Breanne Nicole Wilson

Can you tell us about your journey into screenwriting? What inspired you to pursue this career?
My whole life, I've been writing. Even as a kid. I knew I'd be writing in some capacity in my career, but I didn't know what it would be. I knew I wanted to pursue acting when I was 14, but I couldn't afford drama school, so I ended up in a film program at a university closer to home. It was there that I learned screenwriting, as well as producing, directing, and the other aspects of filmmaking. Screenwriting came very naturally, and I specialized in it - and producing - in college. After college, I continued writing while building my career, company (Leaky Skylight Pictures), and acting chops. Now, here I am.

What genres do you find most compelling to write for, and why?
I find myself writing comedies and dramedies a lot. I've kind of naturally drifted in that direction. I think the world needs them, and I enjoy writing them.

How do you approach the initial stages of developing a screenplay? Can you walk us through your creative process?
I start with an outline, putting the events I have in my head down on paper. I'm a very visual person, so it helps to literally write it out on paper and then figure out how everything connects after. If I have an idea I'm not sure about, I'll take a separate page and list everything that is wrong with it, along with everything that works, then evaluate it. Once I've done that, I just jump in and start writing, essentially spitting everything out onto the page. If I've got it written down, I can go back and edit and re-evaluate it later. Usually after a night's sleep and at least two cups of coffee.

What is your favorite project that you've worked on so far, and what made it particularly special for you?
That's a really difficult question. In terms of writing, my pilot screenplay Shenanigans, that I've submitted to this festival, is definitely a favorite. I've been working on it since 2016, and it's become my child. Shenanigans started out as a class project. We had to come up with an idea for a reality show, and this idea was born in honor of my grandfather and a dear friend I grew up with – who both sadly passed away on the same day in 2015. My friend had worked at a retirement home and used to tell me stories about his experience working there. And my grandfather and I had always been close, and he was quite a character. So, the idea for Shenanigans began, and my professor liked it so much, he told me to pitch it for my university's student webseries when I was a junior. I did just that, and started writing the episodes. It was in the top two, but ultimately wasn't chosen to be made. So, I put it on pause for a few years. Then, during the pandemic, I took it and ran with it, writing and rewriting until I finally expanded it to a 30-minute pilot script this year. It's been a journey with Shenanigans, and I'm excited to see it made.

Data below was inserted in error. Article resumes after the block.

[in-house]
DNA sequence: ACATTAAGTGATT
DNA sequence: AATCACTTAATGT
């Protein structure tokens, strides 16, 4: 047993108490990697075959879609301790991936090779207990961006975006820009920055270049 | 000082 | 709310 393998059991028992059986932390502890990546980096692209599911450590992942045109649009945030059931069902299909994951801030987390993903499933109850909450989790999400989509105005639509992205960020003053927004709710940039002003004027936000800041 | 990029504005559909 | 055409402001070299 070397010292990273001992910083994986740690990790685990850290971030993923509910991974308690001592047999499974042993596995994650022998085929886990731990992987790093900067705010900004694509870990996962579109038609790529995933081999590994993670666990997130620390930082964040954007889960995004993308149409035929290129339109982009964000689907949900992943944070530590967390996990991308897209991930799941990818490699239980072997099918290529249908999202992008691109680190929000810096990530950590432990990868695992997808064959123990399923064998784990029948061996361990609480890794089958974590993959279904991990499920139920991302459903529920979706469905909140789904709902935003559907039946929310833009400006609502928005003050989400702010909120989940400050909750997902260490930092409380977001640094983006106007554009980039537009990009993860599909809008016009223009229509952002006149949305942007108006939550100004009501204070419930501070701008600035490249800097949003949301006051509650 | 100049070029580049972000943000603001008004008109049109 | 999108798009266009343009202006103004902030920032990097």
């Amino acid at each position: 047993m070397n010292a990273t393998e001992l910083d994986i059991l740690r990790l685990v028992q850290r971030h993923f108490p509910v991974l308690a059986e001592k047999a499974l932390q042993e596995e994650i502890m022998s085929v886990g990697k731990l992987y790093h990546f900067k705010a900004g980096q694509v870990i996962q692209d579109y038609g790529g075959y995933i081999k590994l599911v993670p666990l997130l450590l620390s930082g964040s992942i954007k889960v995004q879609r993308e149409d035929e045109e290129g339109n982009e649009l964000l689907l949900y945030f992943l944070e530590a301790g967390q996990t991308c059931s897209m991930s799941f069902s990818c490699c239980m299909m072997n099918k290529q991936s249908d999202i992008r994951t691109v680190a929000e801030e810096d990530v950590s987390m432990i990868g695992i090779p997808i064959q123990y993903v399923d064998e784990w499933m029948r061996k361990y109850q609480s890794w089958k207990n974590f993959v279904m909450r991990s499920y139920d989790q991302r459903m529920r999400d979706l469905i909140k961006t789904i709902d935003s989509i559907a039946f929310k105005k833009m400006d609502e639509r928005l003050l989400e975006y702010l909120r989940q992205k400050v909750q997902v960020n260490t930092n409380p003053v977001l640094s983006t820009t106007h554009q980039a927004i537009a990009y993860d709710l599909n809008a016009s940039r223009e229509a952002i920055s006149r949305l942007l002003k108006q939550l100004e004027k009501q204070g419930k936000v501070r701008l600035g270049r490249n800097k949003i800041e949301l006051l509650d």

How do you handle writer's block or challenges during the writing process?
I'm not sure if it's the healthiest way to deal with writer's block, but usually I sit there and force myself to write SOMETHING. Anything. Even if it's just fluff, or a few sentences. I've found that if I can just get something on the page, it starts the flow again. I always tell myself that it doesn't matter if it's the worst thing I've ever written, I'll just get it on the page and edit later. I can even delete it all! But I at least got the mental gears moving again.

Do you have any specific strategies to overcome them?
Specifically, if I have an idea that I KNOW may not work, I make a list of everything that's questionable about it, and possible ways to fix it. It's like a pros and cons list, or a battle plan if the initial attack goes wrong. I also have some very trustworthy and brutally honest friends and family members that I like to run things by. Word of advice – get those people in your life.

When collaborating with directors and producers, how do you navigate differing creative visions and ensure the essence of your story is maintained?
I think it's all about communication and collaboration. And knowing that, when you're working with others, everyone's ideas need to be heard. Sometimes things come across well on paper, but not on the screen. As a director and producer myself, I can understand that – although it's not fun seeing some of your 'little darlings' cut, haha.

Are there specific themes or messages you find yourself consistently exploring in your work?
I tend to write a lot about what's going on in people's heads. Internal thoughts and daydreams. Shenanigansis an exception to that, but two of my other short screenplays focus on that. They're titled Living the Dreamand Office Chatter, respectively. I also tend to write a lot of ensemble pieces and workplace stories.

How do you balance staying true to your artistic vision while also considering market trends and audience expectations?
In terms of trends and expectations, length is something I'm always mindful of. However, the biggest questions that sit in my mind while writing are, "is this entertaining?" and "does this dialogue sound real? Would a real person say this?" I think audiences expect characters to be relatable as well, and it's important to me that mine are both relatable and interesting. Sometimes it's hard to find a balance, but that's what editing and rewriting is for. I'm constantly going back and reworking things, based on these questions.

Can you share an experience where feedback, whether positive or constructive, significantly influenced the outcome of your screenplay?
I have a dear friend who was giving me feedback on Shenanigans once. Without revealing too much, he told me he'd like to see one specific character have a secret. I liked the idea, but I wasn't sure what to do with it at the time. However, in the 30-minute pilot, I finally found the place to introduce it. Thank you, William.

More about Breanne and her projects